For this reason, monolithic architecture is increasingly at odds with the needs of today’s businesses. As customers can buy on more devices than ever, omnichannel has become increasingly important, and technology needs to enable easy, fast customization. Today, customers expect to shop on different devices and platforms and still have a consistent, personalized experience. Meeting customers where, how, and when they want to shop is crucial. Using apps, mobile stores, wearable devices, websites, or social selling sites, consumers don’t want to be restricted in their product discoveries and content consumption. The digital environment needs to be able to provide for all of this.

Why Headless is a Key Solution for Future-Proofing Your Business

Because headless enables businesses to choose best-in-breed solutions that are tailored to their specific needs (and those of their customers), it solves many of the challenges businesses are currently facing. It can provide the types of digital experiences that customers are increasingly expecting. It can also make updating the site faster and easier. Marketing teams are empowered to make updates to the frontend without dealing with complicated backend changes. 

The flexibility and freedom of choice inherent in this model allows you to choose from any number of front-end solutions. You can use a content management system (CMS) or digital experience platform (DXP) if you have a content-led or experience-led strategy. You can leverage a progressive web app (PWA) if your audience needs a native app like experience on mobile. You can get creative with an Internet of Things (IoT) technology or even a custom built solution that suits your unique use case. 

This strategy is not only a fit for our current climate of fast pivots due to extenuating circumstances, but also a way to future-proof for what’s to come because it enables you to make changes quickly and efficiently. You can change frontends without having to migrate to a new ecommerce platform entirely. This is huge for staying nimble and preparing your business for any eventuality. No one predicted that ecommerce would explode in quite the way it did — or for quite the reasons it did — in 2020. Headless commerce can keep you ready for the unknown unknowns of the future.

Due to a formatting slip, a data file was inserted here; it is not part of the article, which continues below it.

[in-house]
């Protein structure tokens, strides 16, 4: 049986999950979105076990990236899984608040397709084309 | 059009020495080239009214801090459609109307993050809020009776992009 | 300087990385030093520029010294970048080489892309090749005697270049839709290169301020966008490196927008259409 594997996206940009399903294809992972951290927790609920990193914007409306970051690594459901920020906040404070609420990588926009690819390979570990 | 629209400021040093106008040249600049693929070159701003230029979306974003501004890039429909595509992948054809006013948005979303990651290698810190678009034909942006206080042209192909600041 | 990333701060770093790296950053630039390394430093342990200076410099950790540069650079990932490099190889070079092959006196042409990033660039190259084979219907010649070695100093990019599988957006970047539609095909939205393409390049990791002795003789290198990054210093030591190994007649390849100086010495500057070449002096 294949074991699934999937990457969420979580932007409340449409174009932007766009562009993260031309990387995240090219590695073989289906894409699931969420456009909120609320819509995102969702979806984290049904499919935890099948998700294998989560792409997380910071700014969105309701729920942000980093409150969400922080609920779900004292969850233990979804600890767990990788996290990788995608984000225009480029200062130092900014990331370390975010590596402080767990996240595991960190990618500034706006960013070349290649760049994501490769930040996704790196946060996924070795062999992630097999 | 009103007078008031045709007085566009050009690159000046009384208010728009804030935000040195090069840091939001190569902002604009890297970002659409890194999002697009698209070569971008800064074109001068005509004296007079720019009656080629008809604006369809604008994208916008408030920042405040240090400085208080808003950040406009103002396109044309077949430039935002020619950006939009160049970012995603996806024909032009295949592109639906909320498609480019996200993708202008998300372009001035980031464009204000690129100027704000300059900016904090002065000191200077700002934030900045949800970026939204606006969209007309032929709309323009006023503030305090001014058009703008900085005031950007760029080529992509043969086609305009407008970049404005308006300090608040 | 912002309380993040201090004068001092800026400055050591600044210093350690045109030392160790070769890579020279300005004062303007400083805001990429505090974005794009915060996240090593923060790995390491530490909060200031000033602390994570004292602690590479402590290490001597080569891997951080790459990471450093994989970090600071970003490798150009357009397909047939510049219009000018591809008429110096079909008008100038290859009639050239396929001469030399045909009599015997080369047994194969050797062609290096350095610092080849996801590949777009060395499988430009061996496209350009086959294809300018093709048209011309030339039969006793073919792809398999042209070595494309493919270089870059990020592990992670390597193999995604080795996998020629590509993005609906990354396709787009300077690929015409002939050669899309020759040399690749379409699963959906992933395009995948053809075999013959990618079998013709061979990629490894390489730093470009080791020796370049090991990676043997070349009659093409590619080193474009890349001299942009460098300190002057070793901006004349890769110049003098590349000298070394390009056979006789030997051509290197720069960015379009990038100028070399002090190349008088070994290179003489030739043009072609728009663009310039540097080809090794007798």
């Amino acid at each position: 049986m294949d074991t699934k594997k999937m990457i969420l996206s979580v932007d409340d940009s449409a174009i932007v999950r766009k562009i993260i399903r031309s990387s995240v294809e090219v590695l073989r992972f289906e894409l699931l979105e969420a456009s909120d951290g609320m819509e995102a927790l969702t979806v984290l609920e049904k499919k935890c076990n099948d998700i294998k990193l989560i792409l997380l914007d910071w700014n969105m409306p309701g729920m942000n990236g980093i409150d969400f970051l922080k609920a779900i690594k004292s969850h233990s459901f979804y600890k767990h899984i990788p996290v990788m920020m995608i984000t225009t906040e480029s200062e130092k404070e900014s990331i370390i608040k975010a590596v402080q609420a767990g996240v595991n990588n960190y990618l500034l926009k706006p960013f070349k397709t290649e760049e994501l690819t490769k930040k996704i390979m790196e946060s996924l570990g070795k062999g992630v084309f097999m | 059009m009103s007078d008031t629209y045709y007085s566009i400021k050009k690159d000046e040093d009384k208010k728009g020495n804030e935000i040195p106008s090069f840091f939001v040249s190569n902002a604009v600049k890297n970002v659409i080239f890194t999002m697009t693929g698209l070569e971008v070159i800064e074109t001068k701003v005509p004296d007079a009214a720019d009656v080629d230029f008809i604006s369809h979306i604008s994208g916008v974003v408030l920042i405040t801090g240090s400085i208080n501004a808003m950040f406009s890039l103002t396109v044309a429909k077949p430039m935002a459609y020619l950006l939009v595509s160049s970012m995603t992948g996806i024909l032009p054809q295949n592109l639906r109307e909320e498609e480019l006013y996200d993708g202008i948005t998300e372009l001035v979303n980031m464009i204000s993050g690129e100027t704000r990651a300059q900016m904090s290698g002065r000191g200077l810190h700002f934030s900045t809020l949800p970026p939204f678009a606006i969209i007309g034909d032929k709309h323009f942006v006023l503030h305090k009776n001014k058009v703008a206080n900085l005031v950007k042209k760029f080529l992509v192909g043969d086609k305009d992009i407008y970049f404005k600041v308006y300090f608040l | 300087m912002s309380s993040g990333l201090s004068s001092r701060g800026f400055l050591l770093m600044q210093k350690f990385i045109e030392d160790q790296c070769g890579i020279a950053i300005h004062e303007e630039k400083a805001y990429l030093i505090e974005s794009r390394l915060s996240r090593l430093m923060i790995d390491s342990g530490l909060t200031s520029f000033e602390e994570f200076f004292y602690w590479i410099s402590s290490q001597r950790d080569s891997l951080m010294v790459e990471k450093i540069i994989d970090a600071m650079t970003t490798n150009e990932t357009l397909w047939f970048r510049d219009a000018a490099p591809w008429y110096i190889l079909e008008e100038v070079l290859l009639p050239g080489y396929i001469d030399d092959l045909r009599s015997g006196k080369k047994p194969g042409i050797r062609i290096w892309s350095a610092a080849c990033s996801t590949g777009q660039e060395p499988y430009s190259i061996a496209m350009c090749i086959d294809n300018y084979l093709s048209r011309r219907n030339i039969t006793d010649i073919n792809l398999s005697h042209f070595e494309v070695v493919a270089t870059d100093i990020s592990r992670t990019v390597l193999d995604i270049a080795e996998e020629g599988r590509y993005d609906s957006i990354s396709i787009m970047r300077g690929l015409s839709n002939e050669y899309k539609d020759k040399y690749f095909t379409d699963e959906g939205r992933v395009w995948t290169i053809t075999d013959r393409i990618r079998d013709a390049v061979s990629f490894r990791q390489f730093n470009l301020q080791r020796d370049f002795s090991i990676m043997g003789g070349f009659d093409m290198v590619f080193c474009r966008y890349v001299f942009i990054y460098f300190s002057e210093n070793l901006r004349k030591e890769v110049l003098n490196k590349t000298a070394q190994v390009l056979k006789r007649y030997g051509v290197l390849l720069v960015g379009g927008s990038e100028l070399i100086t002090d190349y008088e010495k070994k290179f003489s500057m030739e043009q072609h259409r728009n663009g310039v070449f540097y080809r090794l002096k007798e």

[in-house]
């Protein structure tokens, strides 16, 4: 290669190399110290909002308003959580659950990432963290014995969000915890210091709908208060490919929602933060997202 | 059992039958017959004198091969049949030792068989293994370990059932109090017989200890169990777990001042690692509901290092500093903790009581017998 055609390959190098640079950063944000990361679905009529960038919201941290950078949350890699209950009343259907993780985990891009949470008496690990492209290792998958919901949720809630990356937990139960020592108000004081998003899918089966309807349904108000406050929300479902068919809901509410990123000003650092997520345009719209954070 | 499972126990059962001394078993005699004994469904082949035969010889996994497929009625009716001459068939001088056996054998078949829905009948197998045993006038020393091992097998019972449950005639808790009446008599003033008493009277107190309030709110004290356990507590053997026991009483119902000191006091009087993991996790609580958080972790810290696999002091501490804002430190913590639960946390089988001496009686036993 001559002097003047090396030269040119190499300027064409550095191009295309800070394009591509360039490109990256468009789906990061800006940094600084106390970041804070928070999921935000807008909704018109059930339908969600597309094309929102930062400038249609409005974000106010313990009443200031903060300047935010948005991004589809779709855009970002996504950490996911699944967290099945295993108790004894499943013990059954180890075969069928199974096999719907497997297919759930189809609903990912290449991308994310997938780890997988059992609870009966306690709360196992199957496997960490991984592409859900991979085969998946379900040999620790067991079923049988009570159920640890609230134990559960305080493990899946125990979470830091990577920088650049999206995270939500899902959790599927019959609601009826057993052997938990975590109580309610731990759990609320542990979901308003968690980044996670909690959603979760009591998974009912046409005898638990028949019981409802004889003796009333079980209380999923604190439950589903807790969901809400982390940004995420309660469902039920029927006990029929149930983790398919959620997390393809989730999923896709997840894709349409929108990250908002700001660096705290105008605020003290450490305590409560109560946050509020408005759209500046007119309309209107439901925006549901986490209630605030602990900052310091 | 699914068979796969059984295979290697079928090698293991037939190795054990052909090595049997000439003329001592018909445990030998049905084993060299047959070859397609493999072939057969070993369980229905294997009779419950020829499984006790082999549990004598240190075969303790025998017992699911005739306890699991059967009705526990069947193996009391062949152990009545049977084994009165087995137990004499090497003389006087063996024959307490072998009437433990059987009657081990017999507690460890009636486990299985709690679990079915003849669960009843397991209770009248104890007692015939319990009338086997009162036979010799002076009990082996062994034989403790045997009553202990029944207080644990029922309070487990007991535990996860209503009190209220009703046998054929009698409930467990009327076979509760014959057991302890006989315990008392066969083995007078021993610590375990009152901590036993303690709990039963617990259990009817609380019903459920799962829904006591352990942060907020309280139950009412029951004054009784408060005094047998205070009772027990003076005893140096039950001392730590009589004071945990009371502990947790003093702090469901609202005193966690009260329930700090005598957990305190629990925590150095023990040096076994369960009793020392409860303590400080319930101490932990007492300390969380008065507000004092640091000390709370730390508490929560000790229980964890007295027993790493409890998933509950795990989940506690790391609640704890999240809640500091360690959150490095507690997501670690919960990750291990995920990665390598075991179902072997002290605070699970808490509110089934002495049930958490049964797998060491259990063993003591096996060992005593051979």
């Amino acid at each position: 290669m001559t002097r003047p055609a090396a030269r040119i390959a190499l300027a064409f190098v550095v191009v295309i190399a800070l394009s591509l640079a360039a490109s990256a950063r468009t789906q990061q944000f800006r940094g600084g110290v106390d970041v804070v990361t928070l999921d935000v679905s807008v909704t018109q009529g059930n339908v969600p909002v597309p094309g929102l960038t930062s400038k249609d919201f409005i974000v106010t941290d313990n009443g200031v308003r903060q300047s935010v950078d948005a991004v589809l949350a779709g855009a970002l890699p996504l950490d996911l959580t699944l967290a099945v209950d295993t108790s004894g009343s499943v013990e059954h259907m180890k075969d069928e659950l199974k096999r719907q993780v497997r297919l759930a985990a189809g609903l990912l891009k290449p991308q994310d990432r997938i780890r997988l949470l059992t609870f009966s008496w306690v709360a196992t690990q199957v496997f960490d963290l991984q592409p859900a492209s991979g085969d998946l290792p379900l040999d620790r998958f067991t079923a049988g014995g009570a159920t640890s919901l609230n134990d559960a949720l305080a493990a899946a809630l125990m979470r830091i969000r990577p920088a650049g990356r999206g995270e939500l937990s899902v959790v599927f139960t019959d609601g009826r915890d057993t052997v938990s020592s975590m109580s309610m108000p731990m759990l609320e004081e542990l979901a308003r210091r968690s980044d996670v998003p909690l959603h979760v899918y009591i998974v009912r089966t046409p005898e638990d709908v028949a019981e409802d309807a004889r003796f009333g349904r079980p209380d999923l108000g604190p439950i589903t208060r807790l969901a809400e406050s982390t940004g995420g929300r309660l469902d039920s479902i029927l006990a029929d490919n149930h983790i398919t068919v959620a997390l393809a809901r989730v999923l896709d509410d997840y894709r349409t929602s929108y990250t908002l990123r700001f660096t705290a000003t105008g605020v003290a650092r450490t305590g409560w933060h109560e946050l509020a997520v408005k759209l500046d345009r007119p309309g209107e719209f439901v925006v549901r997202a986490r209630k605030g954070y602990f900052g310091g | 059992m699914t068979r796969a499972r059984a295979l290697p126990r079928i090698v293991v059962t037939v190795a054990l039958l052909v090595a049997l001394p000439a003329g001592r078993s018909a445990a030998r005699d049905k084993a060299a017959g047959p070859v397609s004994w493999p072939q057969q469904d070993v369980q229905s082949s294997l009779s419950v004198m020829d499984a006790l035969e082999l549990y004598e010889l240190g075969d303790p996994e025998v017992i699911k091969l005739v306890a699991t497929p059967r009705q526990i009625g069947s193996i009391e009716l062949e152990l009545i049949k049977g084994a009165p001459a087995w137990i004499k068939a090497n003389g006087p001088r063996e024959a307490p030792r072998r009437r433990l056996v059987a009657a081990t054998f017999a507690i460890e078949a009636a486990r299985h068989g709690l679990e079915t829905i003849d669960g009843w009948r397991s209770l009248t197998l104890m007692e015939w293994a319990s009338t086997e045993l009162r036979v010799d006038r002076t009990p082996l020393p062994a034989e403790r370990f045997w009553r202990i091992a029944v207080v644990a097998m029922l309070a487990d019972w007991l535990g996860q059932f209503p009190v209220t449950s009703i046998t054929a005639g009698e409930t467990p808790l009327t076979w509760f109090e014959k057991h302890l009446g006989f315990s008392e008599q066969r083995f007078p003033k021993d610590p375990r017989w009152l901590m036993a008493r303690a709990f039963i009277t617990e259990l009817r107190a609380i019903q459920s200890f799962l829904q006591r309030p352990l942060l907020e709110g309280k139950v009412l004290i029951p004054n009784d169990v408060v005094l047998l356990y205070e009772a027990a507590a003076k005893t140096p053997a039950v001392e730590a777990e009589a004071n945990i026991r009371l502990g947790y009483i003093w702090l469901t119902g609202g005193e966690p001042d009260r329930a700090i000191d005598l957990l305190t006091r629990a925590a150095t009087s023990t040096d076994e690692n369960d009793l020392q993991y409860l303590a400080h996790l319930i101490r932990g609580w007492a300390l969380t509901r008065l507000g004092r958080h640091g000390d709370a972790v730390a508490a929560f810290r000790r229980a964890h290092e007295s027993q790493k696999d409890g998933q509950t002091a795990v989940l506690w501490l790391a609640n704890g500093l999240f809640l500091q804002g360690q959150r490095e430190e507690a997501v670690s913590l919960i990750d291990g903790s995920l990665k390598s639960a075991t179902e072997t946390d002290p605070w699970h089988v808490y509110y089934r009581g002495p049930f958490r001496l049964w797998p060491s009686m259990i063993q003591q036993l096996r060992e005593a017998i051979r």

How Headless Commerce Affects You

Now that you have an understanding of what headless is and why it is on the rise at the moment, the real question is: how does it affect you and your business opportunities specifically?

If you’re a decision maker in the ecommerce industry, it’s important to be aware of how seizing the headless opportunity can affect your role and the business outcomes you oversee. To get a clear picture of the value of headless for various C-Suite positions, download our ebook Headless Commerce for the C-Suite.

 

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Susan Meyer

Susan Meyer

Enterprise Content Marketing Manager

Susan Meyer is the Enterprise Content Marketing Manager at BigCommerce, where she researches, analyzes and educates brands making more than $10M in annual online sales on tech stack scalability, flexibility and overall growth strategies that alleviate growing CAC. She lives and works in Austin, Texas and her decade of writing experience spans everything from young adult nonfiction to technical documentation.

View all posts by Susan Meyer